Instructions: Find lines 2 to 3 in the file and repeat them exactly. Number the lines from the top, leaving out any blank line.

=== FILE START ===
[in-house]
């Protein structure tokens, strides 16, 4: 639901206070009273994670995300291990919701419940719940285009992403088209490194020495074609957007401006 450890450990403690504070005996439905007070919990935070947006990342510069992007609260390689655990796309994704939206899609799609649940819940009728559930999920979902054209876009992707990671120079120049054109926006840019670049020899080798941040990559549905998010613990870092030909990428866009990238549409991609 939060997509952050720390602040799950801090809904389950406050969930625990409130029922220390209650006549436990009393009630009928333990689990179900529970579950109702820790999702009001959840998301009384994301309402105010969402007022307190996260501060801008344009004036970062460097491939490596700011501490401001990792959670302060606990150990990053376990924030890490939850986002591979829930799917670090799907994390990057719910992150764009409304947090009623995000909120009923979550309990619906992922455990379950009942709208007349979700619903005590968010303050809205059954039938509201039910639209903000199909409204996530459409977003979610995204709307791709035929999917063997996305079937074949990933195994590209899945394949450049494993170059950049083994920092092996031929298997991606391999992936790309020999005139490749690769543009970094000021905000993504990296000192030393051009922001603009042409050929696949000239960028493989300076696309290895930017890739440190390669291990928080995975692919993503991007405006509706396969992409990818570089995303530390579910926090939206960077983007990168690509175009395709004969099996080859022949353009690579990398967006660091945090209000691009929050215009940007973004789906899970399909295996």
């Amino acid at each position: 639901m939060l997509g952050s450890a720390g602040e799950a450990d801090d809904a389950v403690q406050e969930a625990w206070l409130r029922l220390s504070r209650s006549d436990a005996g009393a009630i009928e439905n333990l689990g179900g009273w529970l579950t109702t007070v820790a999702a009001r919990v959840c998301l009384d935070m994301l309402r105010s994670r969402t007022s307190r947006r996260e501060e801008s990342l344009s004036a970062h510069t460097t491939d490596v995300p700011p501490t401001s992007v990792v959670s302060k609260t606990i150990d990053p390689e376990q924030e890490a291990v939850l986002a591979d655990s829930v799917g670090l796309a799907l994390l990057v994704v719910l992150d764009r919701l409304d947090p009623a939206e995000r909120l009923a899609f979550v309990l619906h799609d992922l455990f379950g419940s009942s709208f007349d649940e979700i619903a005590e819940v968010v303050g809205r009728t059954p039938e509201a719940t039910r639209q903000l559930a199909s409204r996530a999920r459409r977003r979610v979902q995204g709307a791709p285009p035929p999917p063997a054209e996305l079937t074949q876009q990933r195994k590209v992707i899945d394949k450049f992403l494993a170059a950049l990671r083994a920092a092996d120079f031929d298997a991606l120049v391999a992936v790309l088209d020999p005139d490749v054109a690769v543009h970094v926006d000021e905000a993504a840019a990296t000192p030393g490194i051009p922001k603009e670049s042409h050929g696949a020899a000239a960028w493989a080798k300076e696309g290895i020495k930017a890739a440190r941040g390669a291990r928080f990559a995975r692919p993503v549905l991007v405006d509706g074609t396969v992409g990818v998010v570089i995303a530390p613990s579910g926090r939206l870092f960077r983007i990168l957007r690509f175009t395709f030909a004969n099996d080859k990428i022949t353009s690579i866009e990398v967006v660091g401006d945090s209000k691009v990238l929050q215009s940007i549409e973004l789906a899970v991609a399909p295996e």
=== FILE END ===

């Protein structure tokens, strides 16, 4: 639901206070009273994670995300291990919701419940719940285009992403088209490194020495074609957007401006 450890450990403690504070005996439905007070919990935070947006990342510069992007609260390689655990796309994704939206899609799609649940819940009728559930999920979902054209876009992707990671120079120049054109926006840019670049020899080798941040990559549905998010613990870092030909990428866009990238549409991609 939060997509952050720390602040799950801090809904389950406050969930625990409130029922220390209650006549436990009393009630009928333990689990179900529970579950109702820790999702009001959840998301009384994301309402105010969402007022307190996260501060801008344009004036970062460097491939490596700011501490401001990792959670302060606990150990990053376990924030890490939850986002591979829930799917670090799907994390990057719910992150764009409304947090009623995000909120009923979550309990619906992922455990379950009942709208007349979700619903005590968010303050809205059954039938509201039910639209903000199909409204996530459409977003979610995204709307791709035929999917063997996305079937074949990933195994590209899945394949450049494993170059950049083994920092092996031929298997991606391999992936790309020999005139490749690769543009970094000021905000993504990296000192030393051009922001603009042409050929696949000239960028493989300076696309290895930017890739440190390669291990928080995975692919993503991007405006509706396969992409990818570089995303530390579910926090939206960077983007990168690509175009395709004969099996080859022949353009690579990398967006660091945090209000691009929050215009940007973004789906899970399909295996």
């Amino acid at each position: 639901m939060l997509g952050s450890a720390g602040e799950a450990d801090d809904a389950v403690q406050e969930a625990w206070l409130r029922l220390s504070r209650s006549d436990a005996g009393a009630i009928e439905n333990l689990g179900g009273w529970l579950t109702t007070v820790a999702a009001r919990v959840c998301l009384d935070m994301l309402r105010s994670r969402t007022s307190r947006r996260e501060e801008s990342l344009s004036a970062h510069t460097t491939d490596v995300p700011p501490t401001s992007v990792v959670s302060k609260t606990i150990d990053p390689e376990q924030e890490a291990v939850l986002a591979d655990s829930v799917g670090l796309a799907l994390l990057v994704v719910l992150d764009r919701l409304d947090p009623a939206e995000r909120l009923a899609f979550v309990l619906h799609d992922l455990f379950g419940s009942s709208f007349d649940e979700i619903a005590e819940v968010v303050g809205r009728t059954p039938e509201a719940t039910r639209q903000l559930a199909s409204r996530a999920r459409r977003r979610v979902q995204g709307a791709p285009p035929p999917p063997a054209e996305l079937t074949q876009q990933r195994k590209v992707i899945d394949k450049f992403l494993a170059a950049l990671r083994a920092a092996d120079f031929d298997a991606l120049v391999a992936v790309l088209d020999p005139d490749v054109a690769v543009h970094v926006d000021e905000a993504a840019a990296t000192p030393g490194i051009p922001k603009e670049s042409h050929g696949a020899a000239a960028w493989a080798k300076e696309g290895i020495k930017a890739a440190r941040g390669a291990r928080f990559a995975r692919p993503v549905l991007v405006d509706g074609t396969v992409g990818v998010v570089i995303a530390p613990s579910g926090r939206l870092f960077r983007i990168l957007r690509f175009t395709f030909a004969n099996d080859k990428i022949t353009s690579i866009e990398v967006v660091g401006d945090s209000k691009v990238l929050q215009s940007i549409e973004l789906a899970v991609a399909p295996e």